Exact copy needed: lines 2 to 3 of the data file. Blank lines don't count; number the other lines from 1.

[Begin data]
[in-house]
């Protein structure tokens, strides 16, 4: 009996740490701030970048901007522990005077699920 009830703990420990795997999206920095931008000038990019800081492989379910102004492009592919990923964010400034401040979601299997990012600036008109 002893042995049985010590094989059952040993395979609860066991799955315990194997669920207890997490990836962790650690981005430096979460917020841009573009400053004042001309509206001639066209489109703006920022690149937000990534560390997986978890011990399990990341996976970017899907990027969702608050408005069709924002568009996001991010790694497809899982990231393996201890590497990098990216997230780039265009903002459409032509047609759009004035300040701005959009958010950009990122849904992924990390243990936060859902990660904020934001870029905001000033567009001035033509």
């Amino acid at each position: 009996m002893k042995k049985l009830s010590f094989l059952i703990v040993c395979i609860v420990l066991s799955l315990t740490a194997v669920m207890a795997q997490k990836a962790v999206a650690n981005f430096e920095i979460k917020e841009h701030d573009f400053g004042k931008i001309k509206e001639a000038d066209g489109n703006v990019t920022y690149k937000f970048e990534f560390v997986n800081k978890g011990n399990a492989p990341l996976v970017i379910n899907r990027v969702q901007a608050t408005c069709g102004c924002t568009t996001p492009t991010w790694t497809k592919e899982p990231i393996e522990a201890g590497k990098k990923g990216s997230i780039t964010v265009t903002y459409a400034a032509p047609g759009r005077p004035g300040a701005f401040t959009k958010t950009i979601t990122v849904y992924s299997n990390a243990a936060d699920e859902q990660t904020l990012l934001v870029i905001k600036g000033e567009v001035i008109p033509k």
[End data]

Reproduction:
């Protein structure tokens, strides 16, 4: 009996740490701030970048901007522990005077699920 009830703990420990795997999206920095931008000038990019800081492989379910102004492009592919990923964010400034401040979601299997990012600036008109 002893042995049985010590094989059952040993395979609860066991799955315990194997669920207890997490990836962790650690981005430096979460917020841009573009400053004042001309509206001639066209489109703006920022690149937000990534560390997986978890011990399990990341996976970017899907990027969702608050408005069709924002568009996001991010790694497809899982990231393996201890590497990098990216997230780039265009903002459409032509047609759009004035300040701005959009958010950009990122849904992924990390243990936060859902990660904020934001870029905001000033567009001035033509």
């Amino acid at each position: 009996m002893k042995k049985l009830s010590f094989l059952i703990v040993c395979i609860v420990l066991s799955l315990t740490a194997v669920m207890a795997q997490k990836a962790v999206a650690n981005f430096e920095i979460k917020e841009h701030d573009f400053g004042k931008i001309k509206e001639a000038d066209g489109n703006v990019t920022y690149k937000f970048e990534f560390v997986n800081k978890g011990n399990a492989p990341l996976v970017i379910n899907r990027v969702q901007a608050t408005c069709g102004c924002t568009t996001p492009t991010w790694t497809k592919e899982p990231i393996e522990a201890g590497k990098k990923g990216s997230i780039t964010v265009t903002y459409a400034a032509p047609g759009r005077p004035g300040a701005f401040t959009k958010t950009i979601t990122v849904y992924s299997n990390a243990a936060d699920e859902q990660t904020l990012l934001v870029i905001k600036g000033e567009v001035i008109p033509k």